Researchers Establish Link Between Antarctic Topography and Rate of Ice Melting

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Antarctica is a mountainous continent: Image courtesy of NASA

Think of Antarctica – and if you’re like many people, you will think of a blank canvas.

Anyone familiar with the tales of Scott, Shackleton, and Amundsen will know that they had to traverse glaciers and mountain ranges, but the interior of the continent remains, in the popular imagination at least, a vast, flat, white desert.

Yet the ground below the ice sheet is anything but smooth – and that has had, and continues to have, implications for both climate and sea level change.

Antarctica: What’s Under the Ice?

Logic, along with just a little knowledge of earth processes, indicates that there will be a landscape buried under the ice even if we can’t see any of it (and of course, with peaks appearing through the ice, we can).

It’s a landscape that has mountains and valleys, lakes and streams – and which, though currently subjected to alteration by ice, is influenced by other dynamic forces as well.

Now, new research undertaken by the British Antarctic Survey (BAS) and the University of Aberdeen has not only revealed a major new feature of that landscape, but also sheds some light on how the topography interacts with the glacial processes – and, most crucially, the wasting (melting) of the Antarctic ice sheet.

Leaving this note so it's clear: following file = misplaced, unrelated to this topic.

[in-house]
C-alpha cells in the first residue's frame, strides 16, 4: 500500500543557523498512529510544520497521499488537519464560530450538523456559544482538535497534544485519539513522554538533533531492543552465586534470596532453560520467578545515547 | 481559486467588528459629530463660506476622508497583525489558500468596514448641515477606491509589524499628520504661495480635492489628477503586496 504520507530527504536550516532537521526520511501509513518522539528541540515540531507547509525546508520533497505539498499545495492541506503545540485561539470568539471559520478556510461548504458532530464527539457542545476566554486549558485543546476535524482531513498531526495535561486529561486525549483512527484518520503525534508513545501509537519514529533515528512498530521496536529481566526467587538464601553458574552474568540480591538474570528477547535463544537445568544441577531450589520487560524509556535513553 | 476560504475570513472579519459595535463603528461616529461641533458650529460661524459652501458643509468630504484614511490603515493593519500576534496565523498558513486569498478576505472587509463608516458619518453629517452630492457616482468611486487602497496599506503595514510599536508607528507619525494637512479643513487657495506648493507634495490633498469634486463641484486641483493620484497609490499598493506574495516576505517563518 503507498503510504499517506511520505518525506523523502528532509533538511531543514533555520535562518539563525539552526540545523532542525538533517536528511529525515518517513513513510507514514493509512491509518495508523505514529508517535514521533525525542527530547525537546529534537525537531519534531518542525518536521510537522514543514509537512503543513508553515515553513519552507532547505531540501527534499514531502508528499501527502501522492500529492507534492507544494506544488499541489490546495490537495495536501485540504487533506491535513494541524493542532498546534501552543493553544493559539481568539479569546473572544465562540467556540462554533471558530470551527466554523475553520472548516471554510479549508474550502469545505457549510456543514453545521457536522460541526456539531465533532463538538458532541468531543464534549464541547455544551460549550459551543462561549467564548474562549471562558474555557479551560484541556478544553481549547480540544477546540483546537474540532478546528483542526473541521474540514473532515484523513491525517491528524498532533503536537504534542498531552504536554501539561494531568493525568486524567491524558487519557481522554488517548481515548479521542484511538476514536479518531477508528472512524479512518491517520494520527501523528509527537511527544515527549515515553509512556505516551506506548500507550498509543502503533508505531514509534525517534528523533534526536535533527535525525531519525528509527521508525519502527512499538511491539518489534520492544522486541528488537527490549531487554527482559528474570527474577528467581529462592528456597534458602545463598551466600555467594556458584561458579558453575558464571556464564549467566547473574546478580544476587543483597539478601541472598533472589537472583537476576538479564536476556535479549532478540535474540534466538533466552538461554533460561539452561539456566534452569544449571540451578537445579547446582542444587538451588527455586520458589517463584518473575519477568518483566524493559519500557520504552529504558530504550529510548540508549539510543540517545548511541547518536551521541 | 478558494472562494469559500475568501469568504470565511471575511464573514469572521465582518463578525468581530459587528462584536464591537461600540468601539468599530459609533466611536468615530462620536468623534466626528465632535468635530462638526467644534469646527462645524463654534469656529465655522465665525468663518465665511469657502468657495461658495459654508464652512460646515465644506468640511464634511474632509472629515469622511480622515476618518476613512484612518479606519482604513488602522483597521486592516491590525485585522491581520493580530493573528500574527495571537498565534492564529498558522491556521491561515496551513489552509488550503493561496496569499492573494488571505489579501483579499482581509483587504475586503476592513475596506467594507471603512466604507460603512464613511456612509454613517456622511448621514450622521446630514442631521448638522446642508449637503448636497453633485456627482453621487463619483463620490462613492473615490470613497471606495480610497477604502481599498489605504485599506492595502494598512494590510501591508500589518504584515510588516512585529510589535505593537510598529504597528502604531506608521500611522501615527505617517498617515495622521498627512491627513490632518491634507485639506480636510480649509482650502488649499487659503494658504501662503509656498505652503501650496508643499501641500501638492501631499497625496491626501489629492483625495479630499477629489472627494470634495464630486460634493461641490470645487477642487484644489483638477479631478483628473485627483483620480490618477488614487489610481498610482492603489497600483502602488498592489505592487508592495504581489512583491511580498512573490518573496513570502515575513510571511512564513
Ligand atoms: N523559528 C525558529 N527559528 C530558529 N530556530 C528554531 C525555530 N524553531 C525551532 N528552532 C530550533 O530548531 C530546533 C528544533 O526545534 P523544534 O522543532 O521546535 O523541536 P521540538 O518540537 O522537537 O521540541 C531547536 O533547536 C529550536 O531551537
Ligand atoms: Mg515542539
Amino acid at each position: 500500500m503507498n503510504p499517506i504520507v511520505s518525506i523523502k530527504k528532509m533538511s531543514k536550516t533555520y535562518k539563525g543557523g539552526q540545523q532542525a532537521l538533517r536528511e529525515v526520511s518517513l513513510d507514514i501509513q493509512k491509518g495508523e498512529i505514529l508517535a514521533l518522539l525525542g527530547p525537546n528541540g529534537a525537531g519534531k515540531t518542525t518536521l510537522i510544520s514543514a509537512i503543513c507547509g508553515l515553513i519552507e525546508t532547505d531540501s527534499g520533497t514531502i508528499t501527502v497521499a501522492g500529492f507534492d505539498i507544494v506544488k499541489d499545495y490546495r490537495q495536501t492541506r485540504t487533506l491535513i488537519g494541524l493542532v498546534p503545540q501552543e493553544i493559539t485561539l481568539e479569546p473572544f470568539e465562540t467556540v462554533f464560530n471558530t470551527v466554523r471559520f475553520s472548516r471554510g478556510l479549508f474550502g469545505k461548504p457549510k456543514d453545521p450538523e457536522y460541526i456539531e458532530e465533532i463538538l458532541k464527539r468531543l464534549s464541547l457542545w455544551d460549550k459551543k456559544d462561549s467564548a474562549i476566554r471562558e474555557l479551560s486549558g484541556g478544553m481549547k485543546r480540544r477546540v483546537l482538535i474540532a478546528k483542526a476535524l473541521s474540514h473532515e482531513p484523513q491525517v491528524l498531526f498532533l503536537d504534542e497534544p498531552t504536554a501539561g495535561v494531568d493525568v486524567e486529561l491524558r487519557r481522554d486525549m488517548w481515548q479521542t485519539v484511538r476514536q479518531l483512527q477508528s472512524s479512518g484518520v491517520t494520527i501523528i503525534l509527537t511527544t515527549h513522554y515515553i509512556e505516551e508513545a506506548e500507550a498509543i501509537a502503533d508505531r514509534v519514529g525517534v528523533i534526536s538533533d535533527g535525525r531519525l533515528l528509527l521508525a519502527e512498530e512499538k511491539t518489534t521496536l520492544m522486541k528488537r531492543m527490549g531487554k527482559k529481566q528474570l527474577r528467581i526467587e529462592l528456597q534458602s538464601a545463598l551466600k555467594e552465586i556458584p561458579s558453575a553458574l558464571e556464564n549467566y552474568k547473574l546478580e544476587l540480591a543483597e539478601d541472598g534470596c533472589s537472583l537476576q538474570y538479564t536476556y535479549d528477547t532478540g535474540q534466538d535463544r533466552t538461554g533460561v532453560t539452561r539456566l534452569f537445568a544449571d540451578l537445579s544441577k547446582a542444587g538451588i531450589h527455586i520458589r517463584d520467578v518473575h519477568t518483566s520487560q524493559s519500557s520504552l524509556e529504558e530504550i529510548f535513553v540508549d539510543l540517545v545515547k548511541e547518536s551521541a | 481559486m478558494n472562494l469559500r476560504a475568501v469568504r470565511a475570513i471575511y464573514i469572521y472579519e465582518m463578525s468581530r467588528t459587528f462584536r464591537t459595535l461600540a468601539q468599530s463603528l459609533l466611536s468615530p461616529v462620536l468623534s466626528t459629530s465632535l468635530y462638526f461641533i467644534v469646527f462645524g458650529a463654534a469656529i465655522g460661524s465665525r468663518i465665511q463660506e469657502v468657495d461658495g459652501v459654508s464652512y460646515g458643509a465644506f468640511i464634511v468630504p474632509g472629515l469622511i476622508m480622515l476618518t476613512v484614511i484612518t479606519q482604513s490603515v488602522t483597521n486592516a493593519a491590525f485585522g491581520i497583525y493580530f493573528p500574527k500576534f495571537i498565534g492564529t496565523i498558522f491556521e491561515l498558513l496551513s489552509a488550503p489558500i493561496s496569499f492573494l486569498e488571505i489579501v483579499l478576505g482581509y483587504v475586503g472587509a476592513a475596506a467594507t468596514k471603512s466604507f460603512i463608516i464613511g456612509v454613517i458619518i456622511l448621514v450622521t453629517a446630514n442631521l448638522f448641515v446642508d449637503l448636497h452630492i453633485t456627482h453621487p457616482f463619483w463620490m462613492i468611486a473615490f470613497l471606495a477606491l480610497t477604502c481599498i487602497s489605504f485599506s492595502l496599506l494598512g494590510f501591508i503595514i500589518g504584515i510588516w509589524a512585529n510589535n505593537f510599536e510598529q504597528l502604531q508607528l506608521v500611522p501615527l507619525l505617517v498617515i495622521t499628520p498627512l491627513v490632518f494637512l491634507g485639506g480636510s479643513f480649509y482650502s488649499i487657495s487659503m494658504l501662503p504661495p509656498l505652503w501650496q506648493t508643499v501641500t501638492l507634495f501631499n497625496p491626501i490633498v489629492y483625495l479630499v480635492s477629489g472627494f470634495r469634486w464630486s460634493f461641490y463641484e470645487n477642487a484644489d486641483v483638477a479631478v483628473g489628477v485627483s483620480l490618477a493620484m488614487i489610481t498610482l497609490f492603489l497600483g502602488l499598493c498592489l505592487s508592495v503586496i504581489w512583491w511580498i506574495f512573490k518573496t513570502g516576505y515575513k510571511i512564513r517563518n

Over the last 50 years or so, new technologies such as radar and remote sensing have allowed scientists to begin to ‘see’ the shape of the Antarctic landscape. ‘We know more than we ever have done about the underlying topography,’ the study’s lead author, Dr. Rob Bingham, told Decoded Science. ‘This is not to say we’re done – there are still large, unexplored areas about which we know little.’

Antarctic Ice Sheet: Topography and Mass Wasting

The study focused on a particularly remote area of West Antarctica known as the Ferrigno Ice Stream. Measurements indicated that the ice stream overlies a rift valley, a major feature which is the result of two of the earth’s tectonic plates moving apart. Researchers were able to link the presence of this rift, and warming of the ocean, to increasing flow of the ice stream.

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